Author Interview: Elysia Strife, Author of A Promise in Ash @elysialstrife

Adopted by two educators, Strife developed a deep love for learning new things. In 2012, she graduated from Oregon State University with two Bachelor’s Degrees in Public Health and Human Sciences: Interior Design and Exercise Sport Science. Her past wears fatigues, suits, and fitness gear, sprinkled with mascara and lace.

“I like to question everything, figure out how things work, and do tasks myself. Experiencing new things is fun but also helps with writing raw and genuine stories. And I’m always trying to push my comfort zones.”

Strife likes the rumble of her project car’s 350-ci V8. She enjoys the rush of snowboarding and riding ATVs on the dunes. But nothing brings her more solace than camping in the mountains where the stars are their brightest.

Strife enjoys connecting with readers and welcomes all feedback and questions.

Website: elstrife.com


A romantic-suspense novel featuring: miscarriage, hot co-workers, cybersecurity threats, and the struggle of defining family.

With only an abusive mother-figure to guide her, Norah has learned everything the hard way. An unexpected pregnancy with her fiancé changed her career plans. But miscarriage and betrayal thrust everything in reverse again. Eerie things start happening at work, and Norah finds herself at the center of the investigation.

Secrets tumble forth from Norah’s father, her ex-fiancé, and the mystery around her adoption, breaking the walls she’s put up to protect her heart. Now, more than ever, she longs for trust, love, and a family of her own.

Bonding with her handsome co-worker, Evan, and his teenage daughter, Ashley, Norah gets a glimpse of cohesive family life. She finds herself falling for Evan and becoming an unlikely source of help and understanding for Ashley. Evan and Ashley have an empty seat at their table, one Norah wishes to fill. Yet the guilt of taking the previous woman’s place threatens to keep them apart.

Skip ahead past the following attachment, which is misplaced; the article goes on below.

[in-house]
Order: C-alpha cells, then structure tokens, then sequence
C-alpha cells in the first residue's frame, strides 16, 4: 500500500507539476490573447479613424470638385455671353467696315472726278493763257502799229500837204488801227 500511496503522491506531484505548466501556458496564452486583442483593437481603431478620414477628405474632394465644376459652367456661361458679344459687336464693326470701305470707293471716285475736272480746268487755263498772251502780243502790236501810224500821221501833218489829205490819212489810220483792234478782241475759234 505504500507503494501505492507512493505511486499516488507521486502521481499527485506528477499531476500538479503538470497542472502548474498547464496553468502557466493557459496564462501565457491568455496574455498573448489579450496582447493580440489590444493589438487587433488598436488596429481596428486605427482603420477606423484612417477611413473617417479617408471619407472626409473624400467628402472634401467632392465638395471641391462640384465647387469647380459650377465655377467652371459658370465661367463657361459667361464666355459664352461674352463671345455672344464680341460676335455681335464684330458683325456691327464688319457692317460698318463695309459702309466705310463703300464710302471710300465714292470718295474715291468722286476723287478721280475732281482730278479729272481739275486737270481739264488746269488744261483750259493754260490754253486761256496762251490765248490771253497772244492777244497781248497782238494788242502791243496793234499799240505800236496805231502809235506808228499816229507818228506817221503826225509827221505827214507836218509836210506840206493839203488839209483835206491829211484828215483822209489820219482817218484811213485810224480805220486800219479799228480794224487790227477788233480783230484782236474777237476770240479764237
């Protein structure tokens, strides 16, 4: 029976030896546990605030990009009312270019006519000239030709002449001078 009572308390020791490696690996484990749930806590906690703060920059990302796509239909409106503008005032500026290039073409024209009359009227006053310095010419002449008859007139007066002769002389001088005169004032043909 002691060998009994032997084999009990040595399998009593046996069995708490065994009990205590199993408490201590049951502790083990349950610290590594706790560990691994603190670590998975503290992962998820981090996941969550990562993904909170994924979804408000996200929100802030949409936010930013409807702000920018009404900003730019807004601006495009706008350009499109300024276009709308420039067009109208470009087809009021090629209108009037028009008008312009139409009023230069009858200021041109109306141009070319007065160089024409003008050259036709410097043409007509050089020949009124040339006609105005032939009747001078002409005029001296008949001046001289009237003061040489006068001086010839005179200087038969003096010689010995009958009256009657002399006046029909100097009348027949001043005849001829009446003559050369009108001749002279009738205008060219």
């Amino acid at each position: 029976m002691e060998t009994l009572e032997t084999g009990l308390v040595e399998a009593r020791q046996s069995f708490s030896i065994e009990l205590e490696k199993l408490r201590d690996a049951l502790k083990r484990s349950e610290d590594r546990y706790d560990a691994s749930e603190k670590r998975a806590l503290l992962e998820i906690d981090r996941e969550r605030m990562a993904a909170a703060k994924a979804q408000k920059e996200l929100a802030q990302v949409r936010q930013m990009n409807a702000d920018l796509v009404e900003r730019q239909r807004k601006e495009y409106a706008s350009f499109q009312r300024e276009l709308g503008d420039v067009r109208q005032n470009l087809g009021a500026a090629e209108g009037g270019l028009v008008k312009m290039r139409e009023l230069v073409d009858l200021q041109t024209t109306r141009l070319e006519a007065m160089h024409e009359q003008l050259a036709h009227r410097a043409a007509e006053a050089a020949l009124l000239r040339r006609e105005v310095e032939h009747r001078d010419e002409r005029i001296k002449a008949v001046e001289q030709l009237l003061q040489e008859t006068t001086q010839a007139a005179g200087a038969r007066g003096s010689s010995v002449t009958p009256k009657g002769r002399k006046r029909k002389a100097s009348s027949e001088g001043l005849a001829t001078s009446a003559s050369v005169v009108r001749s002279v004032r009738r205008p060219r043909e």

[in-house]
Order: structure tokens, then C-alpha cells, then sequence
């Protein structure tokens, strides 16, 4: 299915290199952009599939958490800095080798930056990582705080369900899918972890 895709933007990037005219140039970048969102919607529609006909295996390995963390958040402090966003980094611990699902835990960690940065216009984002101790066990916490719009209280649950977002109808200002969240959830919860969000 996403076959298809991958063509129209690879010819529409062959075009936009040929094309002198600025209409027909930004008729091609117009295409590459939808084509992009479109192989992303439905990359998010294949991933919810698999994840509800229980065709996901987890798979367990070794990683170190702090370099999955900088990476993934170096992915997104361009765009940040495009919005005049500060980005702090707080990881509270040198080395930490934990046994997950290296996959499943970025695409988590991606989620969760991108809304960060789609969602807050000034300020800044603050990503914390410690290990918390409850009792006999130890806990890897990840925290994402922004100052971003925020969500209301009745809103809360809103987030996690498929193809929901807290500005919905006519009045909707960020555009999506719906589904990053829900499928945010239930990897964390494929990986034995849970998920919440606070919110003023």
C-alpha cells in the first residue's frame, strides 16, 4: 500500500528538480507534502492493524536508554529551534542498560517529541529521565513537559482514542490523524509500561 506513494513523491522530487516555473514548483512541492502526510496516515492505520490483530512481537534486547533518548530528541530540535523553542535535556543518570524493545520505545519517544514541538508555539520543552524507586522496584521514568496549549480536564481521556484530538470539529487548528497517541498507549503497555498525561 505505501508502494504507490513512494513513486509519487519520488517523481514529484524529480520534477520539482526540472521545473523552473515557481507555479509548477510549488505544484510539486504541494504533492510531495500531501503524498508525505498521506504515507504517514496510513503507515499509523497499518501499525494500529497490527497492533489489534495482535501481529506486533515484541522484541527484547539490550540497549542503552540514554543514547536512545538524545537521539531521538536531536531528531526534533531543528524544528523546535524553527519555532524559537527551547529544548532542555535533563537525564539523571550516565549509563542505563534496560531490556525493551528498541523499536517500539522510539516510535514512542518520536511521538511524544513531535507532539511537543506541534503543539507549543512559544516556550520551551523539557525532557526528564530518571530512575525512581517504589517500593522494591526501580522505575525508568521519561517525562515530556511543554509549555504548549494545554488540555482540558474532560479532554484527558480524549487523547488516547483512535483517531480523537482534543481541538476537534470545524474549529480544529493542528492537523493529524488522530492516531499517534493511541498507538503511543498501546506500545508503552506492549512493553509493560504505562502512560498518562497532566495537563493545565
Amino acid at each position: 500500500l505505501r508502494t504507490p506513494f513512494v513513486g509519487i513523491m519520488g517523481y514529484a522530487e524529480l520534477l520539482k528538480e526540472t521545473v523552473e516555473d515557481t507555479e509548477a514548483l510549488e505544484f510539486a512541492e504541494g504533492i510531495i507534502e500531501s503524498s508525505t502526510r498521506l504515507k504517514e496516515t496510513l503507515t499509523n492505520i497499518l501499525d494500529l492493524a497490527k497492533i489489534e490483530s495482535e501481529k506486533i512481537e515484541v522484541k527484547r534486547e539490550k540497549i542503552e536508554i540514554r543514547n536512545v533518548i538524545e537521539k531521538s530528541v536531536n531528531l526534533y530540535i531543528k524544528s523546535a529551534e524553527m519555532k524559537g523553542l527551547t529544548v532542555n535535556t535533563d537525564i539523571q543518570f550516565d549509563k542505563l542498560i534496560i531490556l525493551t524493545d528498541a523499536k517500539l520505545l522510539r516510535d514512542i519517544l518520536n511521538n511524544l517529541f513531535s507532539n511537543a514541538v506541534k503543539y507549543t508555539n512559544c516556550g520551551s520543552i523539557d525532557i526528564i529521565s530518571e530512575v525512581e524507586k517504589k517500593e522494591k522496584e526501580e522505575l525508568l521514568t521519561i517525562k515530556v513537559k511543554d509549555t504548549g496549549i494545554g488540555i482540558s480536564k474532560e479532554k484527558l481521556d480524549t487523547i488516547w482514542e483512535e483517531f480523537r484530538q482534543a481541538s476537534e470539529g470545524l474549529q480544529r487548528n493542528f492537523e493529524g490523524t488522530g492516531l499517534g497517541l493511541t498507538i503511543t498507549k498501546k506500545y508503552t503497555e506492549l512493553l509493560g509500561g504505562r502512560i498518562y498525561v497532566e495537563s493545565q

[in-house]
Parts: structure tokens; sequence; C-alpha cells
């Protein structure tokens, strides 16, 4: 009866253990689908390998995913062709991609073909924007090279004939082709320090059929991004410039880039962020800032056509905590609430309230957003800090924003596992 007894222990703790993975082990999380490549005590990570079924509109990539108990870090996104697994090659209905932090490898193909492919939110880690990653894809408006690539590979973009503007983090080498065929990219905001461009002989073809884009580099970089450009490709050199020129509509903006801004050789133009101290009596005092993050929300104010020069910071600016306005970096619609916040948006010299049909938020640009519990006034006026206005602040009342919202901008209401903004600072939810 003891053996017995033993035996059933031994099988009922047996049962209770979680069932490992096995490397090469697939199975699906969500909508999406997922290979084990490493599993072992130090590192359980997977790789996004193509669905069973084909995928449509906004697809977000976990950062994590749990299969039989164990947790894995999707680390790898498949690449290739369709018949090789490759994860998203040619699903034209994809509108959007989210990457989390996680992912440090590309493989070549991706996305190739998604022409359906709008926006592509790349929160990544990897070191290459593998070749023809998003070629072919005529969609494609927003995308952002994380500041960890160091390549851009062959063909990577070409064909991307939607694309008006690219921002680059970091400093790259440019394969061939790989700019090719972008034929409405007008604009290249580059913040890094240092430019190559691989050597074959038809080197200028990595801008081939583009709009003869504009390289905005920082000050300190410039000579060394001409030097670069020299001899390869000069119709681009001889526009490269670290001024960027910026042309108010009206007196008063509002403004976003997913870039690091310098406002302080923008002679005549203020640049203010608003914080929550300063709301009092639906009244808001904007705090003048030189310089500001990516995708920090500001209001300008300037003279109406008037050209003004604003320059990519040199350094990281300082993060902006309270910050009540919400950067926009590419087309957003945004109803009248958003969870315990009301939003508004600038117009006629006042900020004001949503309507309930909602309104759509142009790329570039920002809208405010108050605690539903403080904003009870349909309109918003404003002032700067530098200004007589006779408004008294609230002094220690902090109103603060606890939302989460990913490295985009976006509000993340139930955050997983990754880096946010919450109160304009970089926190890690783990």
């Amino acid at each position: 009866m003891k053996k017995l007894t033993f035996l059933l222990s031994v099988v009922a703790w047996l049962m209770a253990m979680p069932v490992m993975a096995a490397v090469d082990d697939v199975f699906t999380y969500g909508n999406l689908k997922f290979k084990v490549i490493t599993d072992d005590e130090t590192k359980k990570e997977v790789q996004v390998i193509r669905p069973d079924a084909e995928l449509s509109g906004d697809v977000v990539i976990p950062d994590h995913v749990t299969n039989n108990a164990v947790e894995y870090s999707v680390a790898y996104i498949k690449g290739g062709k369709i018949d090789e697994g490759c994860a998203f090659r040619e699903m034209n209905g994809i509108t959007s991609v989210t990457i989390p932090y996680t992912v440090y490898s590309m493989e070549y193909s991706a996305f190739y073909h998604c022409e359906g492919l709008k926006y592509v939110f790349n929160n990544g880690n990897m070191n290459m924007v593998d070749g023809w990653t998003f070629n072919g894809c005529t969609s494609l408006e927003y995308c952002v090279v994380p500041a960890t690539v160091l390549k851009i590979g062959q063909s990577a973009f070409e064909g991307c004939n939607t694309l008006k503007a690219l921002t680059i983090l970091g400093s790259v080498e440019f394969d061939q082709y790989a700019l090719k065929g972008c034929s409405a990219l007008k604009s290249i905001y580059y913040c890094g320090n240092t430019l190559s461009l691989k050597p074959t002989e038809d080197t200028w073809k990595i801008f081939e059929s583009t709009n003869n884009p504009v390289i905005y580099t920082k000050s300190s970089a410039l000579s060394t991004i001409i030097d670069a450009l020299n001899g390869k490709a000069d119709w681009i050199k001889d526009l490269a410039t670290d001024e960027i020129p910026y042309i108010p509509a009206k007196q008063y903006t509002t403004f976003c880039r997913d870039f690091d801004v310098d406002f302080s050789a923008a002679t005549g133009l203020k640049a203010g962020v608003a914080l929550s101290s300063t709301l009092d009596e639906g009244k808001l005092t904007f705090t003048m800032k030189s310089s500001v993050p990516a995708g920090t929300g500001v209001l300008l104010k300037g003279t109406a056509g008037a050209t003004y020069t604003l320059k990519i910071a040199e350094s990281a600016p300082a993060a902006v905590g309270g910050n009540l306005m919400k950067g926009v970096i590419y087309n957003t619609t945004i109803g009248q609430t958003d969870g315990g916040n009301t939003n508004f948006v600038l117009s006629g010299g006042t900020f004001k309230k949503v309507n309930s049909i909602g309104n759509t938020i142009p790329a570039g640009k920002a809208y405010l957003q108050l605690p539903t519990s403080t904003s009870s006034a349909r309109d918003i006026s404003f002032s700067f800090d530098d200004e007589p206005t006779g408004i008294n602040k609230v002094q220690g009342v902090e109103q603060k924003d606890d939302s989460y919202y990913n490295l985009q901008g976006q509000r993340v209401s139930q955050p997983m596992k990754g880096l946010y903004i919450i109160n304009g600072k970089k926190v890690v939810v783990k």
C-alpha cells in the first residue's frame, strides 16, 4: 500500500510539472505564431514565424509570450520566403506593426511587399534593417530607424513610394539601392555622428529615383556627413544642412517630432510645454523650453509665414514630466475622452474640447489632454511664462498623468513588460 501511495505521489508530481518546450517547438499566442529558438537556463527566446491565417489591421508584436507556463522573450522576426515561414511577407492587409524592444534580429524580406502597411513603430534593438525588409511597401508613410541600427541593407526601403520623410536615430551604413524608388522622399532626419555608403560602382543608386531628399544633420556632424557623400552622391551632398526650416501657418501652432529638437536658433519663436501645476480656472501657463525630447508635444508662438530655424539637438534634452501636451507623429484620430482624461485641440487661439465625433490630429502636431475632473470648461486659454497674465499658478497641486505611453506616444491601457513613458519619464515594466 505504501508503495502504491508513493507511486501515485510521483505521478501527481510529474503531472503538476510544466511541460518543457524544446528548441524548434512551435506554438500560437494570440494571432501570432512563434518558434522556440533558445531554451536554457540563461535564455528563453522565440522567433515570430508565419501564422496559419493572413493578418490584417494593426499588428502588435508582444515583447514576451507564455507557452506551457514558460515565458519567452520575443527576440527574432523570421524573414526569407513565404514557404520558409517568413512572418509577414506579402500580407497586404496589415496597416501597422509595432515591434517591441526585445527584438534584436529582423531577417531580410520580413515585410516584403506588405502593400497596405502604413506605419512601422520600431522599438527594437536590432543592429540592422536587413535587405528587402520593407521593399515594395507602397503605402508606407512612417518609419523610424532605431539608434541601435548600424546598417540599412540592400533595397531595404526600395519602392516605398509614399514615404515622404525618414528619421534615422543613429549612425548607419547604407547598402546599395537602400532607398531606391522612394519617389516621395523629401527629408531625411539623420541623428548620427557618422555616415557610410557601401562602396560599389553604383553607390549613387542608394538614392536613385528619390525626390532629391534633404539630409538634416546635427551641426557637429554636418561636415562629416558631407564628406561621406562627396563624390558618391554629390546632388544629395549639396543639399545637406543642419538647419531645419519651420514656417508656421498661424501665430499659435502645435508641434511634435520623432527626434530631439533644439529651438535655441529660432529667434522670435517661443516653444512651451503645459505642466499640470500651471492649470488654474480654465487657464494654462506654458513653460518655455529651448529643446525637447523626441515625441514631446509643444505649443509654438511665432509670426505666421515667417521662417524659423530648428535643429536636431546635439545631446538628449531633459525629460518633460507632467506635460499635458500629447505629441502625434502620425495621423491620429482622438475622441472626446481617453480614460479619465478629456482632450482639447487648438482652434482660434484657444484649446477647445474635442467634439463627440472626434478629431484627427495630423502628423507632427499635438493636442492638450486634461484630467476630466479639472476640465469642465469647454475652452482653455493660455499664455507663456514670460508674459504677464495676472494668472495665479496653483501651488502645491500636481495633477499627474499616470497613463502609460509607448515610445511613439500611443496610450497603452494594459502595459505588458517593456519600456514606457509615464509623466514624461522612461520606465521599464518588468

Can Norah overcome the scars of her past and discover her inner strength? And will the private letter from her father answer her questions or destroy the family, and the man, she’s come to love?

Amazon → https://amzn.to/2wYVKLh

Thanks for being here today, Elysia. Can you tell us why you decided to write your book, A Promise in Ash?

At the time, I’d been writing science fiction fantasy books and holiday romance for two different series. But when I lost something very precious, a pregnancy we’d been hoping for, I was devastated. The purpose of my life as a woman suddenly felt empty. People I thought I could talk to, I suddenly couldn’t. So I turned to writing. But I couldn’t stand the thought of writing an entire book about my experience and shoved the prompt to the back of my mind, moving on with life. Then I met an extraordinary woman and heard her story of surviving abuse and finding freedom. It was then that I knew where I wanted this story to go.

Can you tell us a little about your publishing journey?

I started self-publishing sci-fi fantasy a few years ago. It was a fun story, and I was enjoying learning about the indie publishing process. It’s a lot of work, but since I didn’t have much experience, I didn’t think trying to publish traditionally was feasible. I started developing a marketing platform and kept writing.

I’ve got two series in the works. A Promise in Ash is my first stand-alone book. I plan to publish another single holiday romance title in December and complete the holiday romance series as well. I have twenty-five books in total intended for publication, but the ideas haven’t stopped.

What lessons do you feel you learned about the publishing industry?

If you take bite-sized chunks out of the marketing to-do list, it’s a lot less intimidating. You will have to have a plan and a place you regularly find readers.

Your number of followers can make a difference in how agents view your potential as a writer. As an indie, the more important thing is to have the few loyal people you can count on to deliver those first reviews and help spread the word about your books. They are your book’s lifeline. Be good to them.